Feb. 10th, 2017

osprey_archer: (books)
Doug Mack's The Not-Quite States of America has an excellent premise and a so-so execution. The book is an exploration of America's inhabited offshore territories - American Samoa, the US Virgin Islands, Puerto Rico, Guam - which are not states, not in any clear sense on the road to statehood, and not exactly subject to the US Constitution, although it's also not clear which parts apply and which don't.

I, like most Americans (as Mack points out), knew very little about the territories before I read this book - I'm not sure I even knew that Guam was a territory, in fact - and in that sense it's a useful book, and a fun, breezy read as well.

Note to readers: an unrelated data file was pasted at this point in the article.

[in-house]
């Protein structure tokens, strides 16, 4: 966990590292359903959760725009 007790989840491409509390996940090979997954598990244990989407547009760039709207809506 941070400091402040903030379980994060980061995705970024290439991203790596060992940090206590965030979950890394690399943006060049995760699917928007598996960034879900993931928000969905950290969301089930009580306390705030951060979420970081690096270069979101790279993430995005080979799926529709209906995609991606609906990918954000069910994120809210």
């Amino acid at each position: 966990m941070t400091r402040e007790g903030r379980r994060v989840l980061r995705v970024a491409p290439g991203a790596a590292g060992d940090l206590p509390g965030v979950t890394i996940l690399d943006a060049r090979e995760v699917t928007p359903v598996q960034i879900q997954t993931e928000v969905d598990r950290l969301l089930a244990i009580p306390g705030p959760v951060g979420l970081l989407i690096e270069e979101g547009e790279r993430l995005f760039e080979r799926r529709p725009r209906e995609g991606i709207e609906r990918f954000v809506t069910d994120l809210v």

But it feels more surface-y than I would like. Mack visited all the territories as he was writing it, but for only a few weeks each, so it ends up having a touristy sort of feel, which is only heightened by the fact that Mack doesn't seem to have done a whole lot of book research, either. I really think this book might have been better served with an author who had lived in at least one of the territories for a while.

I also think - and this is not the book's fault at all - that this book is going to suffer from an unfortunately timed release date. Under other circumstances, people might be very interested in the question of whether the Constitution ought to apply to the US Territories, but as it is I don't think many readers will get worked up about it. Most of us are too busy worrying about whether the Constitution will continue to apply within the continental US itself.


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